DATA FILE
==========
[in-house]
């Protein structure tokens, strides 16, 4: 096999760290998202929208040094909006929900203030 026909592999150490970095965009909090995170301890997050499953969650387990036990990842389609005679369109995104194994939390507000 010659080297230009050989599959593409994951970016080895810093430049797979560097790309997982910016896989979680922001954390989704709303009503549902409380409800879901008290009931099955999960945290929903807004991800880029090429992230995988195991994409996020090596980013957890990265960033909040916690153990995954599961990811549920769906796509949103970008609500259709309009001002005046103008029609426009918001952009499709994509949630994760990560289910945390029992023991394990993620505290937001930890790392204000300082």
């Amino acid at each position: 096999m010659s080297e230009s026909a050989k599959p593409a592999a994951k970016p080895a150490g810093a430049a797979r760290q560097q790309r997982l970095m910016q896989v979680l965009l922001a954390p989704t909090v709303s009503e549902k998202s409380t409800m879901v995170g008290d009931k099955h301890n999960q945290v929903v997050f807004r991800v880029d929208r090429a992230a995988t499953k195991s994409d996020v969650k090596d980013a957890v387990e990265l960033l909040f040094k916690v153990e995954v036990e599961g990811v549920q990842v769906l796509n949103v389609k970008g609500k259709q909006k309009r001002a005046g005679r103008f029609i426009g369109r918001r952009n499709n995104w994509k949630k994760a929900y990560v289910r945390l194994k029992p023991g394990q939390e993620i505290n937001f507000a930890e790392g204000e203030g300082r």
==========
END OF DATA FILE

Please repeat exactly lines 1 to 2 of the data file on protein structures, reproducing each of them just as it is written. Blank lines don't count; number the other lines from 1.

[in-house]
């Protein structure tokens, strides 16, 4: 096999760290998202929208040094909006929900203030 026909592999150490970095965009909090995170301890997050499953969650387990036990990842389609005679369109995104194994939390507000 010659080297230009050989599959593409994951970016080895810093430049797979560097790309997982910016896989979680922001954390989704709303009503549902409380409800879901008290009931099955999960945290929903807004991800880029090429992230995988195991994409996020090596980013957890990265960033909040916690153990995954599961990811549920769906796509949103970008609500259709309009001002005046103008029609426009918001952009499709994509949630994760990560289910945390029992023991394990993620505290937001930890790392204000300082």